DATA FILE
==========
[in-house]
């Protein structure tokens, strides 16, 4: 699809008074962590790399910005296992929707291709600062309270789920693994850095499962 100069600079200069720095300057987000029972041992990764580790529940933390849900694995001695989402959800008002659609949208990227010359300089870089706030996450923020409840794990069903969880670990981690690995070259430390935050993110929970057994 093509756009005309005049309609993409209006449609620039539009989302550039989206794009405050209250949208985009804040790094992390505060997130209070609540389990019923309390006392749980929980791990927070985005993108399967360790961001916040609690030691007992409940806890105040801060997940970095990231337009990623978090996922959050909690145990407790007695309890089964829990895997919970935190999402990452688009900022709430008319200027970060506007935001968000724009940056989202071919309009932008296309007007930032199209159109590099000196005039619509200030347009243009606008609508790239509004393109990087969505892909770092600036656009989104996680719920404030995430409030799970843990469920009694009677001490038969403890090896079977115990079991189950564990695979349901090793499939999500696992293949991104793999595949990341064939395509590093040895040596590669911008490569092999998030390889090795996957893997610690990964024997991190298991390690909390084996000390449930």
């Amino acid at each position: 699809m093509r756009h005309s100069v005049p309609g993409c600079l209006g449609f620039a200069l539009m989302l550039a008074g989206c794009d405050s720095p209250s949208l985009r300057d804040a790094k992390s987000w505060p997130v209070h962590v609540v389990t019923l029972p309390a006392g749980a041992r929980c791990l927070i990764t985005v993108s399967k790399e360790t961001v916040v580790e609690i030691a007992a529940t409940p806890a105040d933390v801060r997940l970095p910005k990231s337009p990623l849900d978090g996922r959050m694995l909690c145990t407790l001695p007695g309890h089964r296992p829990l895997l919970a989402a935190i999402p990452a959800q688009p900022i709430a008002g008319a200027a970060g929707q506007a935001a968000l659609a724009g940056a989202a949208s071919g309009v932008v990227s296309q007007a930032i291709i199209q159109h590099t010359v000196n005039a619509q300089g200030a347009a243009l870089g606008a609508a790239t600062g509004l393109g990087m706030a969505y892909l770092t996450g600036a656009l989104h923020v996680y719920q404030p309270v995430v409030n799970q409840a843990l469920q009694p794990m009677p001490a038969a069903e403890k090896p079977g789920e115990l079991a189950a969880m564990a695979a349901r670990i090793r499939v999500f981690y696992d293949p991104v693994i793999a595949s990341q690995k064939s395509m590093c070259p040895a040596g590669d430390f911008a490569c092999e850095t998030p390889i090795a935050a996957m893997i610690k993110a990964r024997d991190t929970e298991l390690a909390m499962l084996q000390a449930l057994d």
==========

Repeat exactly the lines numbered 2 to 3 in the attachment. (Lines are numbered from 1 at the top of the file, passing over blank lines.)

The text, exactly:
């Protein structure tokens, strides 16, 4: 699809008074962590790399910005296992929707291709600062309270789920693994850095499962 100069600079200069720095300057987000029972041992990764580790529940933390849900694995001695989402959800008002659609949208990227010359300089870089706030996450923020409840794990069903969880670990981690690995070259430390935050993110929970057994 093509756009005309005049309609993409209006449609620039539009989302550039989206794009405050209250949208985009804040790094992390505060997130209070609540389990019923309390006392749980929980791990927070985005993108399967360790961001916040609690030691007992409940806890105040801060997940970095990231337009990623978090996922959050909690145990407790007695309890089964829990895997919970935190999402990452688009900022709430008319200027970060506007935001968000724009940056989202071919309009932008296309007007930032199209159109590099000196005039619509200030347009243009606008609508790239509004393109990087969505892909770092600036656009989104996680719920404030995430409030799970843990469920009694009677001490038969403890090896079977115990079991189950564990695979349901090793499939999500696992293949991104793999595949990341064939395509590093040895040596590669911008490569092999998030390889090795996957893997610690990964024997991190298991390690909390084996000390449930």
């Amino acid at each position: 699809m093509r756009h005309s100069v005049p309609g993409c600079l209006g449609f620039a200069l539009m989302l550039a008074g989206c794009d405050s720095p209250s949208l985009r300057d804040a790094k992390s987000w505060p997130v209070h962590v609540v389990t019923l029972p309390a006392g749980a041992r929980c791990l927070i990764t985005v993108s399967k790399e360790t961001v916040v580790e609690i030691a007992a529940t409940p806890a105040d933390v801060r997940l970095p910005k990231s337009p990623l849900d978090g996922r959050m694995l909690c145990t407790l001695p007695g309890h089964r296992p829990l895997l919970a989402a935190i999402p990452a959800q688009p900022i709430a008002g008319a200027a970060g929707q506007a935001a968000l659609a724009g940056a989202a949208s071919g309009v932008v990227s296309q007007a930032i291709i199209q159109h590099t010359v000196n005039a619509q300089g200030a347009a243009l870089g606008a609508a790239t600062g509004l393109g990087m706030a969505y892909l770092t996450g600036a656009l989104h923020v996680y719920q404030p309270v995430v409030n799970q409840a843990l469920q009694p794990m009677p001490a038969a069903e403890k090896p079977g789920e115990l079991a189950a969880m564990a695979a349901r670990i090793r499939v999500f981690y696992d293949p991104v693994i793999a595949s990341q690995k064939s395509m590093c070259p040895a040596g590669d430390f911008a490569c092999e850095t998030p390889i090795a935050a996957m893997i610690k993110a990964r024997d991190t929970e298991l390690a909390m499962l084996q000390a449930l057994d």